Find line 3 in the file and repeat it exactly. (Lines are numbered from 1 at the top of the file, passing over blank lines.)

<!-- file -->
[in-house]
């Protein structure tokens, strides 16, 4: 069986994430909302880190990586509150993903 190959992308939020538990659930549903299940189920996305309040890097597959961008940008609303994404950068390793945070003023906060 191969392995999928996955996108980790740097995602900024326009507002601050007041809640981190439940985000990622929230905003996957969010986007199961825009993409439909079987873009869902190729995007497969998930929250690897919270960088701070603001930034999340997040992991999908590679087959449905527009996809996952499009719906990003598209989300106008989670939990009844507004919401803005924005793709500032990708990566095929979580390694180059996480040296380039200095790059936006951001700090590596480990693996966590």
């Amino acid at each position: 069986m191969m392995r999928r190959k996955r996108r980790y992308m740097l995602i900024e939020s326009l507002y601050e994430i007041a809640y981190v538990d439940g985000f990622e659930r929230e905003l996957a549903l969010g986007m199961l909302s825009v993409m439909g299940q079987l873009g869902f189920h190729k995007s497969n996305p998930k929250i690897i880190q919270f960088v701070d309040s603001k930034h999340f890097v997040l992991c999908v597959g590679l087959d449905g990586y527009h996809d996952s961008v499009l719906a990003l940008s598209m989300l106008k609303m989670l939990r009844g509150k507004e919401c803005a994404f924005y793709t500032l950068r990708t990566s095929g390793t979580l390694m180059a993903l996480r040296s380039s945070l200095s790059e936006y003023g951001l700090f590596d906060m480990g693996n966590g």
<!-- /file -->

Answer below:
């Amino acid at each position: 069986m191969m392995r999928r190959k996955r996108r980790y992308m740097l995602i900024e939020s326009l507002y601050e994430i007041a809640y981190v538990d439940g985000f990622e659930r929230e905003l996957a549903l969010g986007m199961l909302s825009v993409m439909g299940q079987l873009g869902f189920h190729k995007s497969n996305p998930k929250i690897i880190q919270f960088v701070d309040s603001k930034h999340f890097v997040l992991c999908v597959g590679l087959d449905g990586y527009h996809d996952s961008v499009l719906a990003l940008s598209m989300l106008k609303m989670l939990r009844g509150k507004e919401c803005a994404f924005y793709t500032l950068r990708t990566s095929g390793t979580l390694m180059a993903l996480r040296s380039s945070l200095s790059e936006y003023g951001l700090f590596d906060m480990g693996n966590g």